While many of the personal injury claims made by cyclists often involve an accident with a vehicle, pushbike riders are not solely at risk from motorists. A collision with a vehicle can be one of the most dangerous types of accident for a cyclist, though they should also take care around other cyclists.

The NSW Police Force restated the need for more care between riders after an accident left a cyclist lying injured on a motorway.

On Friday 3 July at approximately 6.20 a.m., a male cyclist collided with another pushbike rider while travelling eastbound on the M2 Motorway. The man is thought to have made contact with the bike in front of him and he fell onto a lane of the motorway.

Injured and unable to move out of the way of the early morning traffic, the 55-year-old man was assisted by a truck driver, who parked his vehicle to block oncoming vehicles and provided assistance until an ambulance arrived.

After being found to have suffered a concussion and lacerations to his head, arms and legs, the cyclist was taken to the Royal North Shore Hospital in a stable condition.

Police advise cyclists to take care

Following the incident, the NSW Police Force published a media release with information for cyclists on how to minimise the risk of accidents when out on a pushbike.

These tips included:

  • Understanding that cyclists are allowed to ride two abreast on roads
  • Being aware of the speed other cyclists can travel at and avoiding cutting them off
  • Obeying the general rules of the road
  • Giving clear hand signals
  • Wearing bright, light or reflective clothing and using lights when cycling in the dark

Acting Assistant Commissioner Stuart Smith of the Traffic and Highway Patrol Command added that the risk of an accident cannot be removed entirely, and noted that cyclists are often prone to injury following a collision.

“This type of incident can happen at any time, and cyclists are more difficult to see than cars or trucks – especially at night, and they are more vulnerable to injury because they are less protected than car or truck occupants,” he explained.

What to do if you’ve been in a cycle accident

Although the police are not taking any further action with the aforementioned incident, the case outlines the level of vigilance that riders should have when cycling around New South Wales.


Cyclists in the state are not required to hold a licence or registration, so a pedestrian or other rider injured by cyclist will have to pay for their own medical fees and the subsequent costs associated with any downtime/illness.

This is contrary to cyclists or pedestrians who are injured by a motorist, with injury compensation supported by the motor vehicle accidents act and experienced injury lawyer across the state.

To learn more, speak to an expert at a PK Simpson office near you, or call (02) 9299 1424.

Frequently Asked Questions

A: If you’ve had a motor car accident, stop your vehicle and turn on your hazard lights. Make sure nobody is injured, and if so, call emergency 000 and remain at the scene of the accident. If it’s a minor incident you don’t need to call the police, but move the damaged cars if possible. Never admit responsibility even if you think you were at fault. Collect name, address, registration number and insurance details from the other parties and get witness details if possible.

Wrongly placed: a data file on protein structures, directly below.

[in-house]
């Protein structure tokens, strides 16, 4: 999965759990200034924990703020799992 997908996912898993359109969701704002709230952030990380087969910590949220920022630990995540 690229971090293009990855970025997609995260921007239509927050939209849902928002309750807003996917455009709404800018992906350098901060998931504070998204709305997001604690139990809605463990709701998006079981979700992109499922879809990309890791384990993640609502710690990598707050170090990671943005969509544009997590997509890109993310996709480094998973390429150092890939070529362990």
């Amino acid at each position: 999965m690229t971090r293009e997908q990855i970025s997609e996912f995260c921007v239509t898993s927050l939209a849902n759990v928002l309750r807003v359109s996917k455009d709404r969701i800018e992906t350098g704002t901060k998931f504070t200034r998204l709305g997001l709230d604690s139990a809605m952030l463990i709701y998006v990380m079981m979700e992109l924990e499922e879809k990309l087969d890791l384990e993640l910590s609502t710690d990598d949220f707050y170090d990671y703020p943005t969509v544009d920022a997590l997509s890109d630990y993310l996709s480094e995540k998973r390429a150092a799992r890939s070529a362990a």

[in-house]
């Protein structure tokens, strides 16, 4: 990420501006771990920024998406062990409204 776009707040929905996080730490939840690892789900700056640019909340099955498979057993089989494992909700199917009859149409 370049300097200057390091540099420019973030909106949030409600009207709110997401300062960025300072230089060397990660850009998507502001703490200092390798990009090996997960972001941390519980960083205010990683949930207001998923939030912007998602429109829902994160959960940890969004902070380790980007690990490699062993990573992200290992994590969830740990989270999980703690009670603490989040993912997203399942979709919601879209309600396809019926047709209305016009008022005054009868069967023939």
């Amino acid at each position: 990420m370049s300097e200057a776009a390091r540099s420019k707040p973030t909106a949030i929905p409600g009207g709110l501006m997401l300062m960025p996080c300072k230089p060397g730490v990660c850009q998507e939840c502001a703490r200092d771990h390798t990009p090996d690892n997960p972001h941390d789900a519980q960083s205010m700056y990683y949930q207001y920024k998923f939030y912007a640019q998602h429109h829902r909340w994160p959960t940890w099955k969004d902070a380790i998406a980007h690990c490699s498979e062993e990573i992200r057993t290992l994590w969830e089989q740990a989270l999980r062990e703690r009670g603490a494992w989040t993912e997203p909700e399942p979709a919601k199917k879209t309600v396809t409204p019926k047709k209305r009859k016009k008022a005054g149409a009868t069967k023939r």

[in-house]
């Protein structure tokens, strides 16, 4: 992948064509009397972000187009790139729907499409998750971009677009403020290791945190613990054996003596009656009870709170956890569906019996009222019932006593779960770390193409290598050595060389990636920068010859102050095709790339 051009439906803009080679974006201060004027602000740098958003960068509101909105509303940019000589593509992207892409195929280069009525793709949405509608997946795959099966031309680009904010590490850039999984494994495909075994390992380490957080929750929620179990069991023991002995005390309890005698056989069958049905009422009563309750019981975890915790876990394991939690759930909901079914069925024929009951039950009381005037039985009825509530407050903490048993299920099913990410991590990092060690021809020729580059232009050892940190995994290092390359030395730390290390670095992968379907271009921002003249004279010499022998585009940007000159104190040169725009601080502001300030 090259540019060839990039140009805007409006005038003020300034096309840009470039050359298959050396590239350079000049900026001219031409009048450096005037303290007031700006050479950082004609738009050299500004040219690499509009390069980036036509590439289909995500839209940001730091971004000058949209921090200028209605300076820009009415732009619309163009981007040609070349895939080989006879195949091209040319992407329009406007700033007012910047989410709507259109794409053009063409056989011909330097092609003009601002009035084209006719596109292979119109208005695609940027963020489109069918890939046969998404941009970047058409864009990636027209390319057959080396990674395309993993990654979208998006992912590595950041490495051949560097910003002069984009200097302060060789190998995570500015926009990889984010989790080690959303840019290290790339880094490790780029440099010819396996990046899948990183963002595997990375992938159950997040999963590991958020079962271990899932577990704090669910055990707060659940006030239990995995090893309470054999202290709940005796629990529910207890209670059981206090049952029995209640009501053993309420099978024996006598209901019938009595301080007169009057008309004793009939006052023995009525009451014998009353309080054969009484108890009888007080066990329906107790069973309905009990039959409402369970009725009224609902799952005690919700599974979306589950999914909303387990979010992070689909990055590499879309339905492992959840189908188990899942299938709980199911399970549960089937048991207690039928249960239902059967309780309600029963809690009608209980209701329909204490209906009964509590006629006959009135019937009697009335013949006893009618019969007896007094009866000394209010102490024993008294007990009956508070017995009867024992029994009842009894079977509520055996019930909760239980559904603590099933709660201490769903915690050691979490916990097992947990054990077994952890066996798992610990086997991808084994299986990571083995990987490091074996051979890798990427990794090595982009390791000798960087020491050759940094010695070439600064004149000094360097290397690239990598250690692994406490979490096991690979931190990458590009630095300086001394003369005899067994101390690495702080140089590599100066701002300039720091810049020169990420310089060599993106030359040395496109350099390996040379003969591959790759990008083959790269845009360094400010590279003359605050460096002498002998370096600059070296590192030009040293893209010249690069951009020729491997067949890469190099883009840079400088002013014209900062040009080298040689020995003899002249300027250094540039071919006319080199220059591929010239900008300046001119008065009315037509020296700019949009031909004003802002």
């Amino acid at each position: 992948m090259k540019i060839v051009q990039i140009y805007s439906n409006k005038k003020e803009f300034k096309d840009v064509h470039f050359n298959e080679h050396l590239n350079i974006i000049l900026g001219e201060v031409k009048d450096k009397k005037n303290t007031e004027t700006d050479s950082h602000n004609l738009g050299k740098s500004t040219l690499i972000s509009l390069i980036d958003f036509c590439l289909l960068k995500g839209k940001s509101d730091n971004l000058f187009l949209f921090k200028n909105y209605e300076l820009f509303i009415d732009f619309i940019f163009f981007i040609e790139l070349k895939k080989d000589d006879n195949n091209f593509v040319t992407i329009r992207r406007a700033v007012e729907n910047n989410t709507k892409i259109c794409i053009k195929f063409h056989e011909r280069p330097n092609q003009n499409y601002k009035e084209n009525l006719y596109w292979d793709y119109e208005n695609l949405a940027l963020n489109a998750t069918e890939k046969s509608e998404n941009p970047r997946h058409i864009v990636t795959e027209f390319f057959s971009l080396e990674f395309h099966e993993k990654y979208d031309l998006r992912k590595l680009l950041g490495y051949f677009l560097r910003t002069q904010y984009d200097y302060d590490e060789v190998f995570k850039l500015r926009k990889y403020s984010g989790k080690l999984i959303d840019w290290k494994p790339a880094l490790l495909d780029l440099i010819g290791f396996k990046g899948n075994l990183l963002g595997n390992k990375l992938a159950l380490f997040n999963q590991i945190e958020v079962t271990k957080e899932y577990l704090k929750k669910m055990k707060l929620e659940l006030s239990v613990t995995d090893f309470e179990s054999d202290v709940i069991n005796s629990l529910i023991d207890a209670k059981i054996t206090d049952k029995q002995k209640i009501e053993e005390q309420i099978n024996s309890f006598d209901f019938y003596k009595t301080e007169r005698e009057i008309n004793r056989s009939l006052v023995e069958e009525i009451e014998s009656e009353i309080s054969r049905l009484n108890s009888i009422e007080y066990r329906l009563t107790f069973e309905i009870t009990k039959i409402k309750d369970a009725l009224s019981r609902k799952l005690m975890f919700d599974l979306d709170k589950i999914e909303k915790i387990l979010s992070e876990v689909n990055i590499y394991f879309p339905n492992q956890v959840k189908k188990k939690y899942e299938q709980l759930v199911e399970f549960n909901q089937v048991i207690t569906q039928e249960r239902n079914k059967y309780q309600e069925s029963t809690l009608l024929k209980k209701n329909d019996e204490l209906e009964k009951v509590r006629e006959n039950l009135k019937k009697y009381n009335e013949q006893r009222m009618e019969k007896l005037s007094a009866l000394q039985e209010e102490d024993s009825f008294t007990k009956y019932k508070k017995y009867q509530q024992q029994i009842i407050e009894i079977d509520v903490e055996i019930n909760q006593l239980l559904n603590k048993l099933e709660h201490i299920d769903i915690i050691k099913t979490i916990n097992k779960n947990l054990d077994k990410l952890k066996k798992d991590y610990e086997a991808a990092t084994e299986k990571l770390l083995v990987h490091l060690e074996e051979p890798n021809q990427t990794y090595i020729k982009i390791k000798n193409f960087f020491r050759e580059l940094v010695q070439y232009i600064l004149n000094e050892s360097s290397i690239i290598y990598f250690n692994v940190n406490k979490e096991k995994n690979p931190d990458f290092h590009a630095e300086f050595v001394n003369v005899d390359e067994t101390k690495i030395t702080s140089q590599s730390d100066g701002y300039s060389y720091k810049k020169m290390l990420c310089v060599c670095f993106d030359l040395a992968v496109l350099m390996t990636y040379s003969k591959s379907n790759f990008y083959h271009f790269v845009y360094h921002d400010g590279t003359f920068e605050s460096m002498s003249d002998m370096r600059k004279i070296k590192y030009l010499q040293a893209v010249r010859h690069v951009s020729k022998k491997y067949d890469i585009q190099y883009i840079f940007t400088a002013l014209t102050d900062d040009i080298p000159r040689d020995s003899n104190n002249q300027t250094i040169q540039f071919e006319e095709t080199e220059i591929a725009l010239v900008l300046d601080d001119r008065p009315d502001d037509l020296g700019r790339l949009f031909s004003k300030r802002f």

A: Motor accident compensation claims are normally finalised after you’ve recovered, or your injuries have stabilised. It can take some people longer to recover than others – from days to years – which determines the length of time it can take to finalise a claim. Also, your injuries may not always appear immediately after the accident and can take some time to appear, in some cases, years.

A: In a carpark, anyone driving in the lanes has the right of way, so if you’re the one pulling out of the car space and hit another motor vehicle, you are likely to be the majority at fault in the accident. However, since both cars are moving, both drivers might hold some responsibility. But if you hit a parked car, you are likely at fault.

A: When lodging a claim for compensation after a motor vehicle accident it’s best to do it as soon as possible. However, it isn’t always feasible if you were severely injured and couldn’t file a claim straight away. There are time limits, however, so get someone to call a lawyer at PK Simpson for you to lodge a claim at least within six months of the crash.

A: The length of time you have to make your claim depends on the jurisdiction.

For instance:

  • TPD claims – these may be commenced up to 10 years after you’ve stopped work. TPD claims are very technical and you may have more than one TPD claim.
  • Car accident claims – A personal injury claim form should be filled in and sent to your CTP insurer as early as possible, but must be no later than six months from the date of your accident. HOWEVER, out of time claims may be made. New NSW CTP laws have made it difficult for injured people and many law firms still do not understand how to run new claims under these laws – so call us at PK Simpson Sydney as soon as possible.
  • Workers compensation claims – You should contact a lawyer within six months of the accident. But remember, out of time claims can be handled by PK Simpson Sydney. We can help you get the treatment required to build your claim.
  • Slip ‘n’ fall/occupiers liability claims – Your claim must be lodged usually within three years of the date of your accident.

Medical Negligence – within three years of the date of when the cause of action was discoverable to our client OR 12 years from the time of the act or omission which caused the injury through negligence.

A: At PK Simpson compensation lawyers we operate on a no-win, no-fee basis. However, for detailed information on the legal costs that can be charged for statutory benefits CTP Insurance car accident claims in NSW click on this link.